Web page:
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Serbia Recalls Ambassador As Canada Recognizes Kosovo Independence

Serbia is recalling its ambassador and issuing a diplomatic protest after Canada announced Tuesday that it is recognizing Kosovo as an independent state.

Serbian Ambassador Dusan Vatakovic told The Canadian Press that Ottawa informed him Tuesday of the decision to recognize Kosovo — and he predicted the move will cause domestic headaches for Ottawa.

The ambassador said he is being temporarily recalled to Belgrade for consultation.

“Tomorrow afternoon I will present the official protest of the Serbian government to the Canadian government, and I will be recalled for consultations in Belgrade within 48 hours,” Vatakovic said.

“They have decided to recognize the independence of Kosovo after Japan, as the last member of the G7, did the same. And they felt obliged to show solidarity with their allies.”

Serbia considers Kosovo’s independence declaration illegal under UN Security Council Resolution 1244, which asserted Serbia’s control over the province.

Recognition of Kosovo’s self-declared independence has been a troubling issue for the Canadian government.

About 30 countries have recognized Kosovo since the province declared itself independent of Serbia on Feb. 17. Another two dozen or so, including Russia, are strongly opposed.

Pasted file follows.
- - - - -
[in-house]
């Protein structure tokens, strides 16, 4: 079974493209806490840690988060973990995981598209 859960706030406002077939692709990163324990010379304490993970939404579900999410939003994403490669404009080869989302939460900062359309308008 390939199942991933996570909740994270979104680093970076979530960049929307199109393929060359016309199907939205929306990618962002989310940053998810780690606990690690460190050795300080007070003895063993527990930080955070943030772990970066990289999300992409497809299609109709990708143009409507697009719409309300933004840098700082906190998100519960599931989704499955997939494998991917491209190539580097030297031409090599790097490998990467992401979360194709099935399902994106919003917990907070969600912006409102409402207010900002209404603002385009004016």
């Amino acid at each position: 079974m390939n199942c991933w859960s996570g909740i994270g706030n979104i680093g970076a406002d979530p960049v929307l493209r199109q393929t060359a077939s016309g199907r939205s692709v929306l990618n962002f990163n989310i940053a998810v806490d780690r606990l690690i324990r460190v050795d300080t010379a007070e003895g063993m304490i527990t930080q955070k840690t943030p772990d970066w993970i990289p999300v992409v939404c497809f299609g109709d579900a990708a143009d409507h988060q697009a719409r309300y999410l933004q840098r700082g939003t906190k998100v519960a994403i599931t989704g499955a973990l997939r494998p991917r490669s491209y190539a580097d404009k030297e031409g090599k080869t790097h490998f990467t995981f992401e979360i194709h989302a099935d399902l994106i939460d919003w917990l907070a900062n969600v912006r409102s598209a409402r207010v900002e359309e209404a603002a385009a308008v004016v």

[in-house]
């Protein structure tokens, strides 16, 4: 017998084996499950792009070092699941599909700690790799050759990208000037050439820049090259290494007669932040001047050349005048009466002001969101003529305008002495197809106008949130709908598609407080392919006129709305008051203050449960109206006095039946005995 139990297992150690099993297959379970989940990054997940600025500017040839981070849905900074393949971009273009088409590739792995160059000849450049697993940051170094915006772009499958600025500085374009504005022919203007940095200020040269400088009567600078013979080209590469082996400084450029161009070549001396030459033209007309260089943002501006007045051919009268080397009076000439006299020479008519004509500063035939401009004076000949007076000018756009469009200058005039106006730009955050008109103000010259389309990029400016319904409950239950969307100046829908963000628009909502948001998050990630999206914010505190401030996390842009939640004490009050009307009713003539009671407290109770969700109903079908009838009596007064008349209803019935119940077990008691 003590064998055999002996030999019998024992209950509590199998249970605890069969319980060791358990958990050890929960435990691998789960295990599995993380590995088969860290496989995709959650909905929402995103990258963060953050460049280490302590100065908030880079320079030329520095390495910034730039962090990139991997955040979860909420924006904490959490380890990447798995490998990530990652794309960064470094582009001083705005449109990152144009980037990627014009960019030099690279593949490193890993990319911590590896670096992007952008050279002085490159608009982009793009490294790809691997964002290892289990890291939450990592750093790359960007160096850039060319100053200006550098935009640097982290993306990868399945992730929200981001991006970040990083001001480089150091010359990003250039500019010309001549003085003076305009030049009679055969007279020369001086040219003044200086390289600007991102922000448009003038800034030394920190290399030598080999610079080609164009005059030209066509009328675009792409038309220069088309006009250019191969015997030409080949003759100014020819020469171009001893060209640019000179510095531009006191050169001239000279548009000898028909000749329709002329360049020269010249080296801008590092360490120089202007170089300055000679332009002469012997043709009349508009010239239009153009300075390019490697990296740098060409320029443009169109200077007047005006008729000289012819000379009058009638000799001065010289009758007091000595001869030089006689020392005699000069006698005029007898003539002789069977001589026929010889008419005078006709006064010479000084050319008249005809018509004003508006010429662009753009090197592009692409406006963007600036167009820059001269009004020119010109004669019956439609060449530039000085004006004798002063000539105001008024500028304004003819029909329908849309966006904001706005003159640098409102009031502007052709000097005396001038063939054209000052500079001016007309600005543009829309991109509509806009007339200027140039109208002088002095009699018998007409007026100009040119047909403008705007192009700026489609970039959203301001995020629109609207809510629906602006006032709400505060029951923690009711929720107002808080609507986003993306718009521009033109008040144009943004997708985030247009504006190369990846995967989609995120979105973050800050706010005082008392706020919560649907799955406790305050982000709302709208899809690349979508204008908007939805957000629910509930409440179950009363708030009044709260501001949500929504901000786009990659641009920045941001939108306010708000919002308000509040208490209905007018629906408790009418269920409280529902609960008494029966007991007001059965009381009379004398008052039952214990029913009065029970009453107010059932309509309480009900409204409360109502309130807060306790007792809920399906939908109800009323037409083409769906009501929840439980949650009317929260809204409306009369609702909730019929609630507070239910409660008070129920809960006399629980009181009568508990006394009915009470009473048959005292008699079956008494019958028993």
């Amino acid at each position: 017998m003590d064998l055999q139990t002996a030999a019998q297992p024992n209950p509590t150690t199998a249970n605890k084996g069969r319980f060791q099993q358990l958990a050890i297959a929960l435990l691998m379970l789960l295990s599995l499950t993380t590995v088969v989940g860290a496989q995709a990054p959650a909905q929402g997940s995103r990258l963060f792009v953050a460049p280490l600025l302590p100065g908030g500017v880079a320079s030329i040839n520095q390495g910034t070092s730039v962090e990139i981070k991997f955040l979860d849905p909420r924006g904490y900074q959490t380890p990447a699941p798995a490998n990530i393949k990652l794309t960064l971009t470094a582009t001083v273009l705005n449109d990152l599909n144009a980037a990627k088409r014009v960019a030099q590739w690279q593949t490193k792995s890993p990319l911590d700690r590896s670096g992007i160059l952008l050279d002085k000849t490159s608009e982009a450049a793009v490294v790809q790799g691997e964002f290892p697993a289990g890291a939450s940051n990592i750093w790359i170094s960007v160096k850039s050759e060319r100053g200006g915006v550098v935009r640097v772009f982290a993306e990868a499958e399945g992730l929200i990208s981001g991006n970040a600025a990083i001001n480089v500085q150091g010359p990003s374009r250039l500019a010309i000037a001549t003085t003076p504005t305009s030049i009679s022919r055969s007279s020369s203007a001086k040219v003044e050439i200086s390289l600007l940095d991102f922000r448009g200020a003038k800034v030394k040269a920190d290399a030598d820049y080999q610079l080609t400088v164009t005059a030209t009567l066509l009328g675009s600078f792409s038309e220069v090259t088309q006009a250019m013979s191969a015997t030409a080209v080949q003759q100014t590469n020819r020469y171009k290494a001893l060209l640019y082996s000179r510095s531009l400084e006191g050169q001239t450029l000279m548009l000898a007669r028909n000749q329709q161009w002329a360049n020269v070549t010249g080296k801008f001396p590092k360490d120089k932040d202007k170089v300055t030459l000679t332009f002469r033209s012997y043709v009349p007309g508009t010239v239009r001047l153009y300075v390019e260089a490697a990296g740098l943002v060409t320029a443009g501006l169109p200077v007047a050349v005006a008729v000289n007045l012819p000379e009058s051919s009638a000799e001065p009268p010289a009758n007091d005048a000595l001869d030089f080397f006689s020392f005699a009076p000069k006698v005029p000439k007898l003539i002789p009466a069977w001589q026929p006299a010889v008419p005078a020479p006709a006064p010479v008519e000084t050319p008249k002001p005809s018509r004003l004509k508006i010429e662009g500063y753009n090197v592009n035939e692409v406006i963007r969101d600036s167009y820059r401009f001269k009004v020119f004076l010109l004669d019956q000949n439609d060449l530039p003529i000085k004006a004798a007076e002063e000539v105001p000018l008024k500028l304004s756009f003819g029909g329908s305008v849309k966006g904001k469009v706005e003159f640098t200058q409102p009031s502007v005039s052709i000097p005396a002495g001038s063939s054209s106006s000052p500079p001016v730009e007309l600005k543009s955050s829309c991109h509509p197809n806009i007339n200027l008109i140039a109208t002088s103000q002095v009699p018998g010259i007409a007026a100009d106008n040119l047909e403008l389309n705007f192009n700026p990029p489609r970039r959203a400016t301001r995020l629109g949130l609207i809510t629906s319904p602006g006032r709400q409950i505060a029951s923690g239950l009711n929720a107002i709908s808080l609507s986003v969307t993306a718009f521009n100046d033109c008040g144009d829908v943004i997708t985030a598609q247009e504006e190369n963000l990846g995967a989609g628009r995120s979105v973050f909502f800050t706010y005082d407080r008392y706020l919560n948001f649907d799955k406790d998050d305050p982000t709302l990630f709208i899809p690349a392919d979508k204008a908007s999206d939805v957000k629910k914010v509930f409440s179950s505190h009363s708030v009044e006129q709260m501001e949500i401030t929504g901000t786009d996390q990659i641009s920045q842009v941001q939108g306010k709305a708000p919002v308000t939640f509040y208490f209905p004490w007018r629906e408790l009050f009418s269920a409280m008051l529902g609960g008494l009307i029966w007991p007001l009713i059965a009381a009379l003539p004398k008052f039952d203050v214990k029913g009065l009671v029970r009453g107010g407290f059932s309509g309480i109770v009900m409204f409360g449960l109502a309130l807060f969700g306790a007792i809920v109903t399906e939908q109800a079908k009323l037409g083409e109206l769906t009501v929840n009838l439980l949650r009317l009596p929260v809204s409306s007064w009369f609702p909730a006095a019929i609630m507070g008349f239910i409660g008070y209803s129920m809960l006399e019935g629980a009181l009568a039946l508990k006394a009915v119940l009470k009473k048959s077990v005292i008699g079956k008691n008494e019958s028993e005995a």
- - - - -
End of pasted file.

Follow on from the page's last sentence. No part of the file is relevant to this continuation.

Canada has remained mum on the issue partly because recognizing a unilateral declaration of independence could allow Quebec separatists to claim they could leave Canada the same way — with a one-sided declaration.

There have also been fears it would provoke anger among Canada’s small, but vocal, Serbian ethnic community. There have been numerous protests across the country since the declaration.

Foreign Affairs Minister Maxime Bernier said Canada is following in the footsteps of its G7 allies, which have already recognized Kosovo. He dismissed suggestions that the move will have implications for Quebec, saying the Kosovo situation is “unique.”

However, Vatakovic predicted the move will have repercussions for Canada and other countries facing independence movements. He noted that Quebec politicians are already alluding to the implications.

“This dangerous precedent will obviously have a long-term effect on many separatist movements all over the globe, starting from the last corner of southeast Asia to the northernmost parts of America,” he said.

“What we have seen is that certain separatist political parties have said clearly — Bloc Quebecois and Parti Quebecois — that they support the independence of Kosovo, not because Kosovo deserves it, but because it will be a very useful precedent for themselves in the near future.”

Canada was part of a NATO force that intervened militarily in Kosovo in 1999 to stop Serbian attacks on the civilian population.

Kosovo, which is 90 per cent ethnic Albanian, has not been under Serbian control since the NATO force moved in on the heels of massive air strikes.

A UN mission has governed Kosovo since, but Serbia and Kosovo’s Serbs — who make up less than 10 per cent of the population — refuse to give up a territory they consider to be the ancient cradle of the Serbian state and religion.

The Foreign Affairs Department issued a warning to Canadian travellers in the region after violent demonstrations and political gatherings were held in Serbia and Kosovo.

Rioting broke out Feb. 21 in Belgrade, where demonstrators stormed the U.S. Embassy and set part of it ablaze.

Photo courtesy Armend Nimani/AFP/Getty Images.